In his recent testimony before the Senate Armed Services Committee, commander of the US Central Command, General Joseph Votel, removed an important misconception about Pakistan’s role vis-�-vis the Afghan Taliban, and also underscored the grimness of the threat the upping of ante by India poses to the region’s stability.
Notably, for a while the US and, taking cue from it, some Afghan as well as local commentators have been accusing Pakistan of allowing the powerful Haqqani network to use its territory for launching attacks inside Afghanistan. In his written statement, the key US military strategist for this part of the world told the Senate panel “they [the Pakistanis] have done some things that have been helpful to us”, and further that “most recently, they’ve supported General Joseph Nicholson [commander of US and Nato forces in Afghanistan] in some places on the border, making sure they were well co-ordinated and doing the activities on their side of the border.” More to the point, he said Pakistanis “have done things against the principal concerns we have: the Haqqani network and Taliban.” These are not the words of a politician trying to sell a convenient line at a public meeting, but a military leader giving his assessment of theater level challenges before his country’s highest legislative forum.
Now that a top US general has openly confirmed what Pakistan has been saying: that it carried out an indiscriminate military operation in Fata against all Taliban groups, including the Haqqanis and that it has no favourites, it is hoped the Kabul government will also stop pointing the finger at Pakistan for its own failure to deal with the Taliban.
The blame game emanating from there should come to a stop. A particularly good sign from this country’s perspective is General Votel’s assertion that his side is working closely with Pakistan’s new Army chief and his commanders to eliminate various terrorist groups hiding on both sides of the Pak-Afghan border. That should mean the US will do all that is necessary to wipe out TTP terrorists’ sanctuaries from Afghanistan’s south-eastern provinces which they have been using to launch cross-border attacks on the security forces as well as civilians all over this country.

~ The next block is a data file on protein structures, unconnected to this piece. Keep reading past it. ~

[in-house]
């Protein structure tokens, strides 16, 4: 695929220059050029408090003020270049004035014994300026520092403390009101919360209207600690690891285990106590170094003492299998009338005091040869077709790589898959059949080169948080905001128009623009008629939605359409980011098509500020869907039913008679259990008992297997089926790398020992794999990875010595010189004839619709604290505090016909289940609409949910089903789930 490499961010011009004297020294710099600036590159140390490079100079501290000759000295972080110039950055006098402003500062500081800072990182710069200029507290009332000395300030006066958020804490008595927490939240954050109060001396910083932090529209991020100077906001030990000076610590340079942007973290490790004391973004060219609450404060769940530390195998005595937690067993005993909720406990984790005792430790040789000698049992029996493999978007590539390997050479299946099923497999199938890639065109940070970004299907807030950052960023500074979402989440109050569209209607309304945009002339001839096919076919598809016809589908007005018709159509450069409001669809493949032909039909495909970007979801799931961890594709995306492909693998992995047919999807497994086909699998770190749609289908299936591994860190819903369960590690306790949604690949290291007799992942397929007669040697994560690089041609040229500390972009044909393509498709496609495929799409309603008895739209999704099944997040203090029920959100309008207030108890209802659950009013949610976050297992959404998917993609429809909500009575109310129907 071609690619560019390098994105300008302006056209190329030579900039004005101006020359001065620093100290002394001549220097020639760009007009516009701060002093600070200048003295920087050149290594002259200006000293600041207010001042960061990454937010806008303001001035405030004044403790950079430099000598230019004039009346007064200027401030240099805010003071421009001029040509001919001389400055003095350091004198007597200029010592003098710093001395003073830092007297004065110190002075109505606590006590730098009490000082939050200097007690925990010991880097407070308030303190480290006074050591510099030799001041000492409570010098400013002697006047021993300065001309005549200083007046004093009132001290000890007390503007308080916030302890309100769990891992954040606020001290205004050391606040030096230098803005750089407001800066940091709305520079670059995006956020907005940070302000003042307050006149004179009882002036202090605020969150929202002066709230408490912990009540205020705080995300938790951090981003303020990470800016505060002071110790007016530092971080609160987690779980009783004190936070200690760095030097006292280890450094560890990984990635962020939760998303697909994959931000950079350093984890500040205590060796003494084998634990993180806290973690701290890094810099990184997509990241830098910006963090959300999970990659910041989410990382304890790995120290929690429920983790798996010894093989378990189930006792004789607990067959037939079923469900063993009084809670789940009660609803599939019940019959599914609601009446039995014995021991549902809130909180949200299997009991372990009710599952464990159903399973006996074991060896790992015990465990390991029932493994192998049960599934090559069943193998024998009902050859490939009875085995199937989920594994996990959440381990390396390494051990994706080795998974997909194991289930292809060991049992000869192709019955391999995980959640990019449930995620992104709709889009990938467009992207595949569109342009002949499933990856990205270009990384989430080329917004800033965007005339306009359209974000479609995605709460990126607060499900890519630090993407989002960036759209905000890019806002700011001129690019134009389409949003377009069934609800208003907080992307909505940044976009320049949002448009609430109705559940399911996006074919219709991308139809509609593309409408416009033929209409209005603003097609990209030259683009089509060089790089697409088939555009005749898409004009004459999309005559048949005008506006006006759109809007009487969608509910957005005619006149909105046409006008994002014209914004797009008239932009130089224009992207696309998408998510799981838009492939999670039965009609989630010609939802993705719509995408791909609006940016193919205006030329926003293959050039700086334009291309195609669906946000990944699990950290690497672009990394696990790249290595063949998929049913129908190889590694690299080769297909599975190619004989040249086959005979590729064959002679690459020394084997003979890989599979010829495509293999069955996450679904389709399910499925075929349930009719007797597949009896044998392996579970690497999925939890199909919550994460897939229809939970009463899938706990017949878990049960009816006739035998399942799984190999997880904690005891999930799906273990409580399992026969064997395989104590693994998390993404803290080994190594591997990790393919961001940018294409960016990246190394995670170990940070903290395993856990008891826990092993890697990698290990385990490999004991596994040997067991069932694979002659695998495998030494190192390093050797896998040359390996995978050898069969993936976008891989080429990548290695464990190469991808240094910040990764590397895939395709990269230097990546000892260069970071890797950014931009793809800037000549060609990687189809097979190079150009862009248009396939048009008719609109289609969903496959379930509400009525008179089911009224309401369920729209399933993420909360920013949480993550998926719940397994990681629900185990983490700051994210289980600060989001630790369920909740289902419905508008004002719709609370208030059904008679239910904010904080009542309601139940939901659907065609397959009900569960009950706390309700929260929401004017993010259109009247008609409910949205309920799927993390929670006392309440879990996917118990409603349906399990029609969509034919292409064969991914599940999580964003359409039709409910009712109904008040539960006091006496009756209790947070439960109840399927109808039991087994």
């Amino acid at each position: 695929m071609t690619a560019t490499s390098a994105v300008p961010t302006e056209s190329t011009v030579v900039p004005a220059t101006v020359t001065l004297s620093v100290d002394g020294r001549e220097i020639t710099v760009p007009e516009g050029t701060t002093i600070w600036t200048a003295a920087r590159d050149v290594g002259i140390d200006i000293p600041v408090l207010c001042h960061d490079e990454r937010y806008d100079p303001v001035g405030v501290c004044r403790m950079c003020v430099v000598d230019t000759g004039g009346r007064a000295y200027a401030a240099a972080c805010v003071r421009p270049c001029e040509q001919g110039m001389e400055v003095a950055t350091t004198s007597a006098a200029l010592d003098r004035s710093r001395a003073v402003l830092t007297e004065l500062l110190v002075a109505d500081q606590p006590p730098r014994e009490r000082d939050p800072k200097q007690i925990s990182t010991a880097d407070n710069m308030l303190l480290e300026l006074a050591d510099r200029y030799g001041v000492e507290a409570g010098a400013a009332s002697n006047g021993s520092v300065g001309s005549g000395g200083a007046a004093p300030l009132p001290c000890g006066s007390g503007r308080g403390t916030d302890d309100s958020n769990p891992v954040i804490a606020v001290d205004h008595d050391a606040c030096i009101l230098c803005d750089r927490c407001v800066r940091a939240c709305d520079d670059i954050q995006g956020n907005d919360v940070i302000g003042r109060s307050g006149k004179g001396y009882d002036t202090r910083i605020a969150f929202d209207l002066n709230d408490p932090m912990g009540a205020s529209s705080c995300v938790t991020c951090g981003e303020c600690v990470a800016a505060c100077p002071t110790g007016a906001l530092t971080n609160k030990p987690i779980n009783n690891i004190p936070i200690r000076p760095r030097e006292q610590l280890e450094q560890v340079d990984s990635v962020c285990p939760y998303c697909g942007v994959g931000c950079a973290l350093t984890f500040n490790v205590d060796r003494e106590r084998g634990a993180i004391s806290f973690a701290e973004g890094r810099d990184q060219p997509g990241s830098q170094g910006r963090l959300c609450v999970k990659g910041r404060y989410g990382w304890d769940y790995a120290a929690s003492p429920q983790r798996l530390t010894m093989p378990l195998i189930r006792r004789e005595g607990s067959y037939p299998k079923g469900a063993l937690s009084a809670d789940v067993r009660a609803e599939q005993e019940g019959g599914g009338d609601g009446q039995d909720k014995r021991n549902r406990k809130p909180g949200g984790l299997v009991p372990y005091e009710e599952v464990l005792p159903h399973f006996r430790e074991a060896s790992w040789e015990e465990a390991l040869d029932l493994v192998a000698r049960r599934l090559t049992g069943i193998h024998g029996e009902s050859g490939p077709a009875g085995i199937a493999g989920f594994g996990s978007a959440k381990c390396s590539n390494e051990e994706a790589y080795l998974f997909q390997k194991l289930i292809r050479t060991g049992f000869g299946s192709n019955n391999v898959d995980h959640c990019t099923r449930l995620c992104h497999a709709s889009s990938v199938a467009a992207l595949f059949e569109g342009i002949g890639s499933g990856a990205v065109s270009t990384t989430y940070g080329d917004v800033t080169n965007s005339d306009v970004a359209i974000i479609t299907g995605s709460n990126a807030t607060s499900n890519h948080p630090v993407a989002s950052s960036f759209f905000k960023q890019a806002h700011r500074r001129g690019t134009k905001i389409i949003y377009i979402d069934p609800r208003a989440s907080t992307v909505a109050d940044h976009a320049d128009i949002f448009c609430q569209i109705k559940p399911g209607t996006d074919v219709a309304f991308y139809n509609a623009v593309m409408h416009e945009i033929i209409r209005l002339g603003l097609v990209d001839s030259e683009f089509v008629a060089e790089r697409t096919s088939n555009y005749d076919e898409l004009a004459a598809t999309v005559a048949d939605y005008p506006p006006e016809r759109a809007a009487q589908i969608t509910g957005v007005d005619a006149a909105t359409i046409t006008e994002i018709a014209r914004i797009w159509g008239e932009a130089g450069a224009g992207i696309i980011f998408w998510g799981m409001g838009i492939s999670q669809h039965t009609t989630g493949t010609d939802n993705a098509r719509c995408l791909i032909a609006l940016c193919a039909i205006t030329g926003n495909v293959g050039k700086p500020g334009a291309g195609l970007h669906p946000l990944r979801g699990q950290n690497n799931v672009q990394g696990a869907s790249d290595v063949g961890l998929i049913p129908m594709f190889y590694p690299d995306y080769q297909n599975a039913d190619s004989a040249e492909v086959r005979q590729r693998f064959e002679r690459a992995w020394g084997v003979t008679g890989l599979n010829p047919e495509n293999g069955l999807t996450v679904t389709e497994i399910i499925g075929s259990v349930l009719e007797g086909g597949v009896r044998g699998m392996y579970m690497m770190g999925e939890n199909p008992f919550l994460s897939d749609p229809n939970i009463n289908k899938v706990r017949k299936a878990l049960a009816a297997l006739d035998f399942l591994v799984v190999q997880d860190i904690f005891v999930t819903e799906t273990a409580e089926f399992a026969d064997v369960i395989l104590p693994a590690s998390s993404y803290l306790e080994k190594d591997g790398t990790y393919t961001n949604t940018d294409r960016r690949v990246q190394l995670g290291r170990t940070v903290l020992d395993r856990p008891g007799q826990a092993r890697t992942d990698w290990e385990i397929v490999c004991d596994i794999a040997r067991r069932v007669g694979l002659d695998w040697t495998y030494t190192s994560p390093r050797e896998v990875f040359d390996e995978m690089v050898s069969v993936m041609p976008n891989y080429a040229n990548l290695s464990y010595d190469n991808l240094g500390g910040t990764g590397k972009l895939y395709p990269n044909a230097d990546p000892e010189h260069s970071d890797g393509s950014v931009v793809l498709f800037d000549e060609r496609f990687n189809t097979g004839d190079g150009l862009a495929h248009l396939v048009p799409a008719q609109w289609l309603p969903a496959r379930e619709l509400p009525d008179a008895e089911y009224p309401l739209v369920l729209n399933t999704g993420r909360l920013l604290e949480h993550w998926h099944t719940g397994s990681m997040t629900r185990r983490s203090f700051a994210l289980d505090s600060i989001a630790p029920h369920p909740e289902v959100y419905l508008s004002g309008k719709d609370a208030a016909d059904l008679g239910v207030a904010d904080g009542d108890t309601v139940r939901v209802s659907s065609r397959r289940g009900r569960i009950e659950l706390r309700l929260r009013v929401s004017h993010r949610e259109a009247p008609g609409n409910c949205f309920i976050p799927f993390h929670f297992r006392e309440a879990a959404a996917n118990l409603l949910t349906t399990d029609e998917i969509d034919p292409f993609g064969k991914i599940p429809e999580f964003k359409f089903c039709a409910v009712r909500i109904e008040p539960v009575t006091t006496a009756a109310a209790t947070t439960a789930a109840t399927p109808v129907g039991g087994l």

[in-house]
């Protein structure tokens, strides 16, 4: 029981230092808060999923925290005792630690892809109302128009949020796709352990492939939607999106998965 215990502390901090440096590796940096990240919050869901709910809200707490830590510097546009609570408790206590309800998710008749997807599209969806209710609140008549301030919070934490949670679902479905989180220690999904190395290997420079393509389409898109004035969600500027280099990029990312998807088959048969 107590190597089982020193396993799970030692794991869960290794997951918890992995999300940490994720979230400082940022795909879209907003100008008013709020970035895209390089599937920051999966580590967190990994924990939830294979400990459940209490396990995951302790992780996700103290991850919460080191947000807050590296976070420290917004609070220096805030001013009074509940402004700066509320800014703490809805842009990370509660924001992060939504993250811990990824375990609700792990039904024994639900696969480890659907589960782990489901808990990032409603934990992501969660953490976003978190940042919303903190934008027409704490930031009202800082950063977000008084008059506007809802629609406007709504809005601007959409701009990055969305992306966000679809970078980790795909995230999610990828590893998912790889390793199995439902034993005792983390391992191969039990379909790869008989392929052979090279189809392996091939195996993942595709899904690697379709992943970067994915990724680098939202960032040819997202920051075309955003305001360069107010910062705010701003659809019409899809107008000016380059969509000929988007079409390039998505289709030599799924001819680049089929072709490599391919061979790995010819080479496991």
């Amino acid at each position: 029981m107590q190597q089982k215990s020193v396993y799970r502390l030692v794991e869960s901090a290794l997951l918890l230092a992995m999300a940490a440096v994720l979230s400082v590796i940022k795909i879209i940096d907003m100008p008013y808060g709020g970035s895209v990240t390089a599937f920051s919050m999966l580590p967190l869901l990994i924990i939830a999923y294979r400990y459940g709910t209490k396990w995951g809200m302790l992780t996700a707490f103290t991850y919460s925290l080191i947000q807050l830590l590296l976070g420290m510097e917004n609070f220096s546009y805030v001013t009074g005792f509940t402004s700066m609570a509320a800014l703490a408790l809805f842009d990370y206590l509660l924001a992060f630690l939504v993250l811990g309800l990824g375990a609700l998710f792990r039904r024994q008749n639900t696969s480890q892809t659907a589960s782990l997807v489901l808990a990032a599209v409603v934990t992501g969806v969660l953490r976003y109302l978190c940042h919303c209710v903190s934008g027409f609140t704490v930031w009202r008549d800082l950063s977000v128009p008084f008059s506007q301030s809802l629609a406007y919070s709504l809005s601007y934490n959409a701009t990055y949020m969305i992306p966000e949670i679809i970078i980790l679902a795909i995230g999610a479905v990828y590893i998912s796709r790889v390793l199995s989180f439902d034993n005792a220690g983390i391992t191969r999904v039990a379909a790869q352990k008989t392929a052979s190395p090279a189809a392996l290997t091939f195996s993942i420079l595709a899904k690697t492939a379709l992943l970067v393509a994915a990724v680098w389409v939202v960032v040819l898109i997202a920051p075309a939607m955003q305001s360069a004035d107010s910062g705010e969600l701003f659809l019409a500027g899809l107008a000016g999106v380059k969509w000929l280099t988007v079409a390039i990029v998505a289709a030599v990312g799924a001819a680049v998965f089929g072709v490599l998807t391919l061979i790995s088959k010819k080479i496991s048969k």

The testimony also contained warnings about the perils of India launching limited military attacks on this side like the purported ‘strategic strike’, and described Modi government’s stated policy to impose diplomatic isolation on Pakistan as “especially troubling.” Of immediate concern from the US’ standpoint, of course, is that the tension on its eastern front distracts Pakistan’s attention from its western border, weakening its ability to stop Taliban and al Qaeda back and forth movements.
Equally worrying is the fact that any Indian adventure and the potential response can easily spin out of control. The general voiced a common fear when he said “a significant conventional conflict between Pakistan and India could escalate into a nuclear exchange, given that both are nuclear powers.”
Considering that the Centcom chief knows better than anyone else what is going on, it is to be expected that Congress and the Trump administration will pay heed to his assessment of the situation, and try to convince Indian leadership to ratchet down tensions in the interest of this region’s peace and stability.